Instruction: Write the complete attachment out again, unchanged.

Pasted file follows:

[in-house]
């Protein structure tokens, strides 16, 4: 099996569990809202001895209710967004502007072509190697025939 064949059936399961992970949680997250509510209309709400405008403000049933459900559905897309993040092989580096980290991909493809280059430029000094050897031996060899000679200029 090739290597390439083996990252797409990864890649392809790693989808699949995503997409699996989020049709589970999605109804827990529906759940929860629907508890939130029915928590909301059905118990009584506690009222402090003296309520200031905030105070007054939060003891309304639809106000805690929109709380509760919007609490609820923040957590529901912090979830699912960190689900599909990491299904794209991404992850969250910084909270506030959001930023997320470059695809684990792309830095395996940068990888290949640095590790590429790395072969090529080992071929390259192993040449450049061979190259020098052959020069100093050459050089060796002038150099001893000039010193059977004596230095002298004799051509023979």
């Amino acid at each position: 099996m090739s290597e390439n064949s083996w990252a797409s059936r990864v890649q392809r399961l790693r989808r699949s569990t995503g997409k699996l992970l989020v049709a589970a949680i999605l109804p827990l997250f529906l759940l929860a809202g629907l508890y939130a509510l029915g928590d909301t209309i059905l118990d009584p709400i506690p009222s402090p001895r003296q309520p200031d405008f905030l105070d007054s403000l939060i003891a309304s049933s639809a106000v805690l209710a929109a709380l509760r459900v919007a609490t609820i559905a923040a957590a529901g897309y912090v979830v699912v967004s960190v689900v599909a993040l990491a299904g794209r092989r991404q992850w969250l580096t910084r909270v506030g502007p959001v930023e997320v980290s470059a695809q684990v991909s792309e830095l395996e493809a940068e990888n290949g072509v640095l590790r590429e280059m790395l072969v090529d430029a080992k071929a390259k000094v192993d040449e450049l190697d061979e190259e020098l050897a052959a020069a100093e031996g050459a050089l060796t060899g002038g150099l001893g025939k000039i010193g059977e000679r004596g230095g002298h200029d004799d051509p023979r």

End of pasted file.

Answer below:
[in-house]
């Protein structure tokens, strides 16, 4: 099996569990809202001895209710967004502007072509190697025939 064949059936399961992970949680997250509510209309709400405008403000049933459900559905897309993040092989580096980290991909493809280059430029000094050897031996060899000679200029 090739290597390439083996990252797409990864890649392809790693989808699949995503997409699996989020049709589970999605109804827990529906759940929860629907508890939130029915928590909301059905118990009584506690009222402090003296309520200031905030105070007054939060003891309304639809106000805690929109709380509760919007609490609820923040957590529901912090979830699912960190689900599909990491299904794209991404992850969250910084909270506030959001930023997320470059695809684990792309830095395996940068990888290949640095590790590429790395072969090529080992071929390259192993040449450049061979190259020098052959020069100093050459050089060796002038150099001893000039010193059977004596230095002298004799051509023979």
């Amino acid at each position: 099996m090739s290597e390439n064949s083996w990252a797409s059936r990864v890649q392809r399961l790693r989808r699949s569990t995503g997409k699996l992970l989020v049709a589970a949680i999605l109804p827990l997250f529906l759940l929860a809202g629907l508890y939130a509510l029915g928590d909301t209309i059905l118990d009584p709400i506690p009222s402090p001895r003296q309520p200031d405008f905030l105070d007054s403000l939060i003891a309304s049933s639809a106000v805690l209710a929109a709380l509760r459900v919007a609490t609820i559905a923040a957590a529901g897309y912090v979830v699912v967004s960190v689900v599909a993040l990491a299904g794209r092989r991404q992850w969250l580096t910084r909270v506030g502007p959001v930023e997320v980290s470059a695809q684990v991909s792309e830095l395996e493809a940068e990888n290949g072509v640095l590790r590429e280059m790395l072969v090529d430029a080992k071929a390259k000094v192993d040449e450049l190697d061979e190259e020098l050897a052959a020069a100093e031996g050459a050089l060796t060899g002038g150099l001893g025939k000039i010193g059977e000679r004596g230095g002298h200029d004799d051509p023979r």